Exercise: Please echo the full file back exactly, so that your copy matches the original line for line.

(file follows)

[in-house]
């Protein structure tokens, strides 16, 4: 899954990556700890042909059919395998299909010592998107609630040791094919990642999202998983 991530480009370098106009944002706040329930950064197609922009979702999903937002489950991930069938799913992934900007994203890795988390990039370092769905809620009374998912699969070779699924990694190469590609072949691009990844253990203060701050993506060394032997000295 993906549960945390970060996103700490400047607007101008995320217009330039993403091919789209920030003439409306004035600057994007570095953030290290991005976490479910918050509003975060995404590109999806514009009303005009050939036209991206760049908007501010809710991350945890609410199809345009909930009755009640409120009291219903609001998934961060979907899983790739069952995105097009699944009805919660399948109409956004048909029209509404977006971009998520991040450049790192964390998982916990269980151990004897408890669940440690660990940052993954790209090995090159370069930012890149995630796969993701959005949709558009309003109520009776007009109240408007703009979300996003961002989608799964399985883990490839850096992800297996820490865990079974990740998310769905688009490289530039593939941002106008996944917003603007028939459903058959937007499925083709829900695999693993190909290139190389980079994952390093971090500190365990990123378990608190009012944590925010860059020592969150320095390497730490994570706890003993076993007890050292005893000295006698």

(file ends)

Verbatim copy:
[in-house]
């Protein structure tokens, strides 16, 4: 899954990556700890042909059919395998299909010592998107609630040791094919990642999202998983 991530480009370098106009944002706040329930950064197609922009979702999903937002489950991930069938799913992934900007994203890795988390990039370092769905809620009374998912699969070779699924990694190469590609072949691009990844253990203060701050993506060394032997000295 993906549960945390970060996103700490400047607007101008995320217009330039993403091919789209920030003439409306004035600057994007570095953030290290991005976490479910918050509003975060995404590109999806514009009303005009050939036209991206760049908007501010809710991350945890609410199809345009909930009755009640409120009291219903609001998934961060979907899983790739069952995105097009699944009805919660399948109409956004048909029209509404977006971009998520991040450049790192964390998982916990269980151990004897408890669940440690660990940052993954790209090995090159370069930012890149995630796969993701959005949709558009309003109520009776007009109240408007703009979300996003961002989608799964399985883990490839850096992800297996820490865990079974990740998310769905688009490289530039593939941002106008996944917003603007028939459903058959937007499925083709829900695999693993190909290139190389980079994952390093971090500190365990990123378990608190009012944590925010860059020592969150320095390497730490994570706890003993076993007890050292005893000295006698």